The 1984 Broadway revival also began on the road, or in this case over the pond at Riverside Studios in London. The production, starring Frances de la Tour, transferred to London's West End and then to the American Repertory Theatre in Cambridge, Massachusetts. Only the director, David Leveaux, followed the play to America, and the Cambridge production was cast with Americans, including Kate Nelligan as Josie and Jerome Kilty as Phil Hogan. Positive reviews in Boston led to a transfer to Broadway, where the critical response was decidedly less positive and the play closed after 40 performances.
The 2000 Broadway production also began in Chicago, where it sold out the Goodman theatre for a month. The transfer to New York was less successful: the production closed after 120 performances, a decision hastened by the fact that it won no major Tony awards. And that brings us to the 2007 Broadway revival, which was yet another transfer, this time of a critically acclaimed London production. Despite ample star power, including Kevin Spacey as Jim Tyrone, the production got mixed reviews (a phrase which must sound like a broken record by now) and ran for only 71 Broadway performances, although it earned a profit for investors.
Shea presents a lot of information in this volume: sometimes too much information which is tangential to the main topic. For instance, it's reasonable to give some background for the Theatre Guild, but five pages worth, most of which does not relate to the play in question, is a bit much. Similarly, devoting an entire chapter to plot summary is questionable: Why would anyone be interested in the production history of a play if they haven't read the play itself? There's also extensive tracing of the sources of the plot and characters, and the lives of their real-life counterparts, which would be more appropriate to a volume whose purpose was to introduce the reader to the play itself rather than to its production history.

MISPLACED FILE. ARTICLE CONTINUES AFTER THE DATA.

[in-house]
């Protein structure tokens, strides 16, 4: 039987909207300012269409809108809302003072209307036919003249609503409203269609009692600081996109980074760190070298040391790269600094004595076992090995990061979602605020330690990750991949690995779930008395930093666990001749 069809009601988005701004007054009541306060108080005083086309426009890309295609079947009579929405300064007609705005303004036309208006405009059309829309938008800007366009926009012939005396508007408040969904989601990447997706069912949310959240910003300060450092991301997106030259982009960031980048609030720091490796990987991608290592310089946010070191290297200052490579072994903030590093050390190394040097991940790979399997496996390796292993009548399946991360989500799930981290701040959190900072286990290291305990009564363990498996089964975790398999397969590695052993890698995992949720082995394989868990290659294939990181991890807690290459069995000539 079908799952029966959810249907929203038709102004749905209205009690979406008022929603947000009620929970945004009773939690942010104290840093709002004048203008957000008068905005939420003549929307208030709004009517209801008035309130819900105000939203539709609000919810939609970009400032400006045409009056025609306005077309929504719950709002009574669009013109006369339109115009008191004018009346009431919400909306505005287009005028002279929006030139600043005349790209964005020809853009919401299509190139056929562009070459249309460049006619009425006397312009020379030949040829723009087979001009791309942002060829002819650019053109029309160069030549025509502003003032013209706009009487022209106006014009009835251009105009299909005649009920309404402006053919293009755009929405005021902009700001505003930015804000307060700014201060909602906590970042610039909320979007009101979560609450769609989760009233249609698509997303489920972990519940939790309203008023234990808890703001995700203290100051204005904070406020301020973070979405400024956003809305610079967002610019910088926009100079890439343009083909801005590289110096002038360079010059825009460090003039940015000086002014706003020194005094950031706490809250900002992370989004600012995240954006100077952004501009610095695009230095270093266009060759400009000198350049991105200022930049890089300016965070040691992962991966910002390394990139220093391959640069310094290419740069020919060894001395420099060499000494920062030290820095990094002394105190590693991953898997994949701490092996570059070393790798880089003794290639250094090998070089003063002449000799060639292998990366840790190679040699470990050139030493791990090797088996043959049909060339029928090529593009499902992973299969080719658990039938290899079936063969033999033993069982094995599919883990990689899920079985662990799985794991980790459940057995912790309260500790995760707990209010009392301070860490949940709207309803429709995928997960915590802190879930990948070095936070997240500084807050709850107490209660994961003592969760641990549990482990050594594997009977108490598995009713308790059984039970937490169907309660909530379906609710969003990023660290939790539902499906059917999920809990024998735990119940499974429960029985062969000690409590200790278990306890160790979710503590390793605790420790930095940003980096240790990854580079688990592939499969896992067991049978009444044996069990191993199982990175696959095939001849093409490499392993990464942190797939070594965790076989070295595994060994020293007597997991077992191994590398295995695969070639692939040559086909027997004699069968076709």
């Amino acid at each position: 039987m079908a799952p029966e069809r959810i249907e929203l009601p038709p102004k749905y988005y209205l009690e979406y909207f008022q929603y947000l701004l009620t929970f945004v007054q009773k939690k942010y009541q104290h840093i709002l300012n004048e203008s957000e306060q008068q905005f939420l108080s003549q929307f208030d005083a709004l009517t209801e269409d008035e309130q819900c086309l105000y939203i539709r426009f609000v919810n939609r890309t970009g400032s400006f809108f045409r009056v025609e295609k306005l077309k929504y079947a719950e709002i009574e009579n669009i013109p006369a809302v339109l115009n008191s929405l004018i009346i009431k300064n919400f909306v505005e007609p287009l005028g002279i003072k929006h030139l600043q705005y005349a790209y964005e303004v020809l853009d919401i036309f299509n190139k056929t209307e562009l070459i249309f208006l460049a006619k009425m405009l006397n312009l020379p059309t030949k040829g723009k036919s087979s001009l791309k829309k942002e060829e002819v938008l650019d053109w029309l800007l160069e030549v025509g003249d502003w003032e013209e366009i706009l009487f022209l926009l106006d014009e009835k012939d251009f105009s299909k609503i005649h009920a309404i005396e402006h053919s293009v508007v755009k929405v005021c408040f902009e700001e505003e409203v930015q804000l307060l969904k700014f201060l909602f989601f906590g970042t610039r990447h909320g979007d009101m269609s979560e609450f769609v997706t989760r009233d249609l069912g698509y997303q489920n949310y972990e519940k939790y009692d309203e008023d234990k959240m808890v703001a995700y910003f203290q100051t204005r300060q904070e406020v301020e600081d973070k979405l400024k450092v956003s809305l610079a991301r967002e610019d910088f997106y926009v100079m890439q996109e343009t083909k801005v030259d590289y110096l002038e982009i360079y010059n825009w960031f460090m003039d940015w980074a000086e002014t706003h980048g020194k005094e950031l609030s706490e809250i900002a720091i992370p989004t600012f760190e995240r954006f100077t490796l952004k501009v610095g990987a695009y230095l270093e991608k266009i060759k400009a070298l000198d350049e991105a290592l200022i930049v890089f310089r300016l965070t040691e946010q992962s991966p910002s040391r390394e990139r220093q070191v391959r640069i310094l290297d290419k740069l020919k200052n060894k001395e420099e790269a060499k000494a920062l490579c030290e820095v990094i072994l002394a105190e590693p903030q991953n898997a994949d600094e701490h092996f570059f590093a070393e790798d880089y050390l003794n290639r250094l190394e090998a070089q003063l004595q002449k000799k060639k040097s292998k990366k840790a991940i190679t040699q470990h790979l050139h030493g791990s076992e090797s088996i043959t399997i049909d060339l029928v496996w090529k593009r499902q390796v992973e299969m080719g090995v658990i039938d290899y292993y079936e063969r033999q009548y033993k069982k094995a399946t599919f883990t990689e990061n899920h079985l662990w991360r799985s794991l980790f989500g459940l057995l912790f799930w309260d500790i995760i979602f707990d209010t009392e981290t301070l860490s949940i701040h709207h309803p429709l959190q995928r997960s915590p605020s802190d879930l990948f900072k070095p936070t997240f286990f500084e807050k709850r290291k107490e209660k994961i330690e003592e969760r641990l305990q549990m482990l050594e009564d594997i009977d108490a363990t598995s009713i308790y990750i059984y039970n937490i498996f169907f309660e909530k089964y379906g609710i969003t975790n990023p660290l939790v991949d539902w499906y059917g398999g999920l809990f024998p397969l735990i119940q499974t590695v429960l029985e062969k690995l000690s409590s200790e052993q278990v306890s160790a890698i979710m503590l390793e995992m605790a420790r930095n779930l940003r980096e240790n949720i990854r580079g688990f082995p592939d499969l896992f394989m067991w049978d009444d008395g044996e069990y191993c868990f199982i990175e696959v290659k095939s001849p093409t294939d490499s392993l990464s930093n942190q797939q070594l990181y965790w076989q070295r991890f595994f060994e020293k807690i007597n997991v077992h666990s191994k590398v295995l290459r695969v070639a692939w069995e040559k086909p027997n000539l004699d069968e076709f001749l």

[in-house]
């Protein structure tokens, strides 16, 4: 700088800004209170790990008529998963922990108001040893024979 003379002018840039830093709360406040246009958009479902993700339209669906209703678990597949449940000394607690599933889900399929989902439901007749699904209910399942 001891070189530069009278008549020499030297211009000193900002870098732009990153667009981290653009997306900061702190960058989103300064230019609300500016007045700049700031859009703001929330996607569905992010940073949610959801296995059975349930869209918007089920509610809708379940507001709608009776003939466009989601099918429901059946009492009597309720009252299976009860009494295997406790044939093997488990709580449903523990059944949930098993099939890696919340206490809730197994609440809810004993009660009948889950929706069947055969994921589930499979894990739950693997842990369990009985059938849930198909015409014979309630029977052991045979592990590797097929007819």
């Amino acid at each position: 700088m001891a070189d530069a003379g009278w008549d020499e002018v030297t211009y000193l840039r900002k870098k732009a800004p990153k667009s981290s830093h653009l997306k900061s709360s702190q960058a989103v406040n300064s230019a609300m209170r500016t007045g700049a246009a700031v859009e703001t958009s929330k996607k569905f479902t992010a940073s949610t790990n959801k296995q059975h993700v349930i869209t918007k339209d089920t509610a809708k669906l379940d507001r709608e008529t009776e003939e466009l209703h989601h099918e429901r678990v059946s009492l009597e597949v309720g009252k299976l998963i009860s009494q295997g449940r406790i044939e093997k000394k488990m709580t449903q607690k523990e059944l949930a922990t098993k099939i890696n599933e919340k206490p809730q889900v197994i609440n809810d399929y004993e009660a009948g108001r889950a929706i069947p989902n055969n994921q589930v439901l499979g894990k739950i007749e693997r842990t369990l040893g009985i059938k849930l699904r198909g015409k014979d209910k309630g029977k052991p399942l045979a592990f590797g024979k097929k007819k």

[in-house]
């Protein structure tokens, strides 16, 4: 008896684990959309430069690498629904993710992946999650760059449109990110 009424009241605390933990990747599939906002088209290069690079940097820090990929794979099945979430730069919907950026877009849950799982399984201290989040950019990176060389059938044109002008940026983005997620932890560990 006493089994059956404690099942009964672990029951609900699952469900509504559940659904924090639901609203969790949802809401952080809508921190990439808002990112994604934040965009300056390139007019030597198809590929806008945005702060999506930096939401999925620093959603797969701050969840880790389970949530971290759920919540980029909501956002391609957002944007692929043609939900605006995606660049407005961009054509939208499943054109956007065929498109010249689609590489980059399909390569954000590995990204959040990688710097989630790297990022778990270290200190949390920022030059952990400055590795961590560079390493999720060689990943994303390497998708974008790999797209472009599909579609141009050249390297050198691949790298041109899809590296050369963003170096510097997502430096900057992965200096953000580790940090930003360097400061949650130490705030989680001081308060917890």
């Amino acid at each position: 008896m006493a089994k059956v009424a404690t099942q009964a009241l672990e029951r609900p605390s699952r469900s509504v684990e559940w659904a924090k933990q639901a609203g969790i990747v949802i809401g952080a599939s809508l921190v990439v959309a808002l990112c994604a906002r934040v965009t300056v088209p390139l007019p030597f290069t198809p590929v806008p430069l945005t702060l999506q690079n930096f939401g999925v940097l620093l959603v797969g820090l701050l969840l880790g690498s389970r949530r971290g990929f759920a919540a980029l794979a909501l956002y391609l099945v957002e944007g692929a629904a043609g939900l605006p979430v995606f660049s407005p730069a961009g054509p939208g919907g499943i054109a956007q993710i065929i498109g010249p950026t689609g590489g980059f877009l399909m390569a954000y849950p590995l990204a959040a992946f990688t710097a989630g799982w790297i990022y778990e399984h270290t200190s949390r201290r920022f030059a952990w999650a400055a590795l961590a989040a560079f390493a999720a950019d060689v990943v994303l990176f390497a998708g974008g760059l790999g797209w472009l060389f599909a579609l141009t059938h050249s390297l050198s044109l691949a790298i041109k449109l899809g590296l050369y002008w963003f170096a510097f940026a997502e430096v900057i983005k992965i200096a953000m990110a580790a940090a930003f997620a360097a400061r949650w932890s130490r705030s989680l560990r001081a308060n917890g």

Shea also has a disconcerting habit of presenting information in the style of a music video, with lots of rapid cuts between disparate sources and not much in the way of connection. The end result is that the materials sometimes seem thrown together at random, and leads me to the conclusion that this volume would have profited by at least one more round of editing. This is a book you read for the information it contains, and there's no reason not to write it as clearly as possible.
There's a curious oversight in the cover design, which bears a wrap-round photograph of Eve Best and Kevin Spacey enjoying a tender moment in the 2006 production of A Moon for the Misbegotten. But Best and Spacey are not on the American stage: the photograph is from the London production at the Old Vic, where Spacey is the artistic director. Ouch! The Old Vic production did transfer to Broadway, but the irony remains that this book's only color photograph, in fact the only high-quality photograph of any type, portrays a production outside the scope of the title. It also brings attention to another limitation, which is that it should really be called "A History of Broadway Productions" rather than assume that "Major" automatically means "Broadway."
There's no question that Shea presents much valuable information in this book, but at $45 for a paperback of less than 200 pages it's a bit pricey. The meager number of illustrations also limits its usefulness as a production history. It's a worthwhile volume for libraries, however, and students of O'Neill should give it a look, as should people interested in the history of the modern American theatre.
A Moon for the Misbegotten on the American Stage: A History of the Major Productions